The genesis of the Shackleton MR3 would rest upon the need for Coastal Command to cover its projected strength of 180 front-line aircraft by 1956. Although other projects had been put forward the Air Staff finally plumped for the Avro product, issuing OR.320 in January 1953. The first Shackleton MR3 made its maiden flight on 2 September 1955, although production aircraft did not reach service until 1957 by which time some of the contracts had been cancelled. The MR3 was a complete contrast to the earlier models in that it was carried on a tricycle undercarriage, had wing-tip mounted fuel tanks, modified ailerons, a clear view canopy and a sound proofed wardroom to help alleviate the effects of long patrols. Defensive armament consisted of a pair of nose-mounted 20mm cannon, the upper turret being deleted. During 1966 a programme was instituted to upgrade the MR3, the most obvious change being the fitment of a Bristol-Siddeley Viper engine in each outboard engine nacelle resulting in the type being designated the MR3/3.
First deliveries were made to No. 220 Squadron based at St Mawgan in August 1957, although the unit retained some of its MR2s. The squadron had a short existence as it was renumbered as No. 201 Squadron in October 1958. This unit would last a lot longer than its predecessor as it remained as a Shackleton operator until 1970 having moved to Kinloss in December 1965. Close on the heels of No. 220 Squadron to equip with the Shackleton MR3 was No. 206 Squadron, also based at St Mawgan. This unit traded in its 5/3 mix of MR1As and MR2s for a similar number of the new model in January 1958. No. 206 Squadron would also move to Kinloss, departing St Mawgan in July 1965 and remaining there until re-equipping in August 1970.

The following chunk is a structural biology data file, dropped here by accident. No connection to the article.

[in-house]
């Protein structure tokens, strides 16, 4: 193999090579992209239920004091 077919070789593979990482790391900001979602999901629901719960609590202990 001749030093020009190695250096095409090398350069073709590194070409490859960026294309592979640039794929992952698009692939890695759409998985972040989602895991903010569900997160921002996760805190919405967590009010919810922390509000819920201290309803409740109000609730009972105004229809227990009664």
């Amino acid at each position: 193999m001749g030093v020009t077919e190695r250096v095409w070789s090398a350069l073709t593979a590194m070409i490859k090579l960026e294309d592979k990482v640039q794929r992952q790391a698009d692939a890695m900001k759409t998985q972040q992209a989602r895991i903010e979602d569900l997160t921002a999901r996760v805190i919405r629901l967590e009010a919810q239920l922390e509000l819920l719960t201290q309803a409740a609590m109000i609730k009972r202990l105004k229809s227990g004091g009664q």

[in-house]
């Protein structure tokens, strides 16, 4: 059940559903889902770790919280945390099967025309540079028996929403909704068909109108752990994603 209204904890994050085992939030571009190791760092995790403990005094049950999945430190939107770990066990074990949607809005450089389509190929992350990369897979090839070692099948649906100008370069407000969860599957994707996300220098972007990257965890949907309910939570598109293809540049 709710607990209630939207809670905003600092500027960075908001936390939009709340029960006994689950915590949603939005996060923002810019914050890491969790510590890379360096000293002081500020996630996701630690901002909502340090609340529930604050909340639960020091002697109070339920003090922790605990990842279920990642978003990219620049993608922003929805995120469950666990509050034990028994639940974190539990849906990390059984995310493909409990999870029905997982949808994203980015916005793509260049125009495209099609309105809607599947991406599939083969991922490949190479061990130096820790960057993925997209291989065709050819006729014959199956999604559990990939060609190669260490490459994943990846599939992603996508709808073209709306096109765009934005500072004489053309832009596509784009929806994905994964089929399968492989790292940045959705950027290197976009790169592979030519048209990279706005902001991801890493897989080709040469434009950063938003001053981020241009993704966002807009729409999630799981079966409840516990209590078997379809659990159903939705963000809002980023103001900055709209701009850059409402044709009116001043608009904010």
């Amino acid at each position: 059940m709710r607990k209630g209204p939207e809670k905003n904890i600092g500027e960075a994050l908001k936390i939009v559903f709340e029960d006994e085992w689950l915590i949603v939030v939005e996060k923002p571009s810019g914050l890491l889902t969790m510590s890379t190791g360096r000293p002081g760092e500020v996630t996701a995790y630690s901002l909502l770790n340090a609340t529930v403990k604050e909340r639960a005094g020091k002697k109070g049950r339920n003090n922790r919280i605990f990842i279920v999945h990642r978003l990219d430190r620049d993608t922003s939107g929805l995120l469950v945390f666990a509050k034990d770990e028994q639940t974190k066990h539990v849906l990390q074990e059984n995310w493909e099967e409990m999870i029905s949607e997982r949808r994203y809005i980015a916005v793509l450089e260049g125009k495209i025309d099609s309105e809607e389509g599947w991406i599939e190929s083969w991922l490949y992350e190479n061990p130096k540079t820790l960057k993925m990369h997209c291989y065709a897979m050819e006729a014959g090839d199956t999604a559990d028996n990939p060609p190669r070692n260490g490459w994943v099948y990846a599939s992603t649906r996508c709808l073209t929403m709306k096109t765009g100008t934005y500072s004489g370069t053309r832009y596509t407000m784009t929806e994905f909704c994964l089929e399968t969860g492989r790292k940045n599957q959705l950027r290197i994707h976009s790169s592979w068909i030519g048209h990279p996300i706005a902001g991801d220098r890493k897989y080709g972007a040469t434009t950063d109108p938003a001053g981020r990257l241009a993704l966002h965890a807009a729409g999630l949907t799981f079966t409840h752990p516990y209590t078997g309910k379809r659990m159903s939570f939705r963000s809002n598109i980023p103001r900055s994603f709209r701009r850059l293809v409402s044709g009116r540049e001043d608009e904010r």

St Mawgan was also the home for No. 42 Squadron, although this unit would continue to fly some of its MR2s alongside the MR3s after their delivery in November 1965, retaining them until replacement in September 1971. Ballykelly and No. 203 Squadron would be the final recipient of the Shackleton MR3 in June 1966 having first used this model between December 1958 and July 1962. No. 202 Squadron would leave Coastal Command in February 1969 when it was transferred to Luqa, Malta, as part of Near East Air Force (NEAF).
Development of weaponry for the Shackletons continued apace with the Mk 30 Homing Torpedo finally being cleared for service in March 1955 after a period spent trying to get the delicate mechanisms to work properly under operational conditions. With this weapon in service it would see the final demise of the depth charge as the primary anti-submarine weapon. To complement the Mk 30 development work was also taking place on an active homing torpedo codenamed Petane. Unfortunately, delays in clearing the torpedo for service use would result in cancellation and its replacement by the American Mk 43 weapon although the latter’s strike rate was less than that of the British weapon. Also missing from the Shackleton fleet was an airborne lifeboat that had been prominent under the Lancaster GR3s. Although a boat was planned for the Shackleton it was never developed and the fleet was supplied with Lindholme gear that became a standard throughout the command. Avionics for the Shackleton were also under continual improvement, Orange Harvest was constantly being improved while a Doppler system known as Blue Silk was also developed, which was an improvement on the Green Satin system. The primary radar system installed in the Shackleton was the AN/ASV-21 developed for submarine detection; this too was in a state of constant development in order to improve its capability and its ease of operation.